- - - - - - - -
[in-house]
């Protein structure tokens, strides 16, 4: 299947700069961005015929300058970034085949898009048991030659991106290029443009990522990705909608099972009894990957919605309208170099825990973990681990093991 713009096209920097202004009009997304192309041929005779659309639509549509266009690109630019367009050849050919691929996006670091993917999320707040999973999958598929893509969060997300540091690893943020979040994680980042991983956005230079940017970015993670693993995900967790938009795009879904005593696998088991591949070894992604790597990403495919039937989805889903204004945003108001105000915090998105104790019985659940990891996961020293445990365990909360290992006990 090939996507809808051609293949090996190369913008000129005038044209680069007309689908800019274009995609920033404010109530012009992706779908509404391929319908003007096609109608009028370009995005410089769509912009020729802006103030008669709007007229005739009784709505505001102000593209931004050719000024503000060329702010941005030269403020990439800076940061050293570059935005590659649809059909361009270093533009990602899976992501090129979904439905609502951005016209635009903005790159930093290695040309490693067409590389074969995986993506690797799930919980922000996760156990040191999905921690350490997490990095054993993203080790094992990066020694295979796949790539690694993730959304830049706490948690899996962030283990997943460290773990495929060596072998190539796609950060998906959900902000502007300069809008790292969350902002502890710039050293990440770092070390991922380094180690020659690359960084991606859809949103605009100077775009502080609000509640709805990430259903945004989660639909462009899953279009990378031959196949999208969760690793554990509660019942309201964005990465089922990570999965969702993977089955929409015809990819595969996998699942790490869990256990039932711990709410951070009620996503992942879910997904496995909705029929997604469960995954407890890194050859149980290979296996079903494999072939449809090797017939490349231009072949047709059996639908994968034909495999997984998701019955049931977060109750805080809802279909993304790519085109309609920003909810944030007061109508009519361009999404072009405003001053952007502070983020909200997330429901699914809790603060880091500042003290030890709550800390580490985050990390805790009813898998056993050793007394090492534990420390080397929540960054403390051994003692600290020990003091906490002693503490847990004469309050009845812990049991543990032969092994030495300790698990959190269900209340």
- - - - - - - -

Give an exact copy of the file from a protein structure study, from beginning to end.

[in-house]
């Protein structure tokens, strides 16, 4: 299947700069961005015929300058970034085949898009048991030659991106290029443009990522990705909608099972009894990957919605309208170099825990973990681990093991 713009096209920097202004009009997304192309041929005779659309639509549509266009690109630019367009050849050919691929996006670091993917999320707040999973999958598929893509969060997300540091690893943020979040994680980042991983956005230079940017970015993670693993995900967790938009795009879904005593696998088991591949070894992604790597990403495919039937989805889903204004945003108001105000915090998105104790019985659940990891996961020293445990365990909360290992006990 090939996507809808051609293949090996190369913008000129005038044209680069007309689908800019274009995609920033404010109530012009992706779908509404391929319908003007096609109608009028370009995005410089769509912009020729802006103030008669709007007229005739009784709505505001102000593209931004050719000024503000060329702010941005030269403020990439800076940061050293570059935005590659649809059909361009270093533009990602899976992501090129979904439905609502951005016209635009903005790159930093290695040309490693067409590389074969995986993506690797799930919980922000996760156990040191999905921690350490997490990095054993993203080790094992990066020694295979796949790539690694993730959304830049706490948690899996962030283990997943460290773990495929060596072998190539796609950060998906959900902000502007300069809008790292969350902002502890710039050293990440770092070390991922380094180690020659690359960084991606859809949103605009100077775009502080609000509640709805990430259903945004989660639909462009899953279009990378031959196949999208969760690793554990509660019942309201964005990465089922990570999965969702993977089955929409015809990819595969996998699942790490869990256990039932711990709410951070009620996503992942879910997904496995909705029929997604469960995954407890890194050859149980290979296996079903494999072939449809090797017939490349231009072949047709059996639908994968034909495999997984998701019955049931977060109750805080809802279909993304790519085109309609920003909810944030007061109508009519361009999404072009405003001053952007502070983020909200997330429901699914809790603060880091500042003290030890709550800390580490985050990390805790009813898998056993050793007394090492534990420390080397929540960054403390051994003692600290020990003091906490002693503490847990004469309050009845812990049991543990032969092994030495300790698990959190269900209340």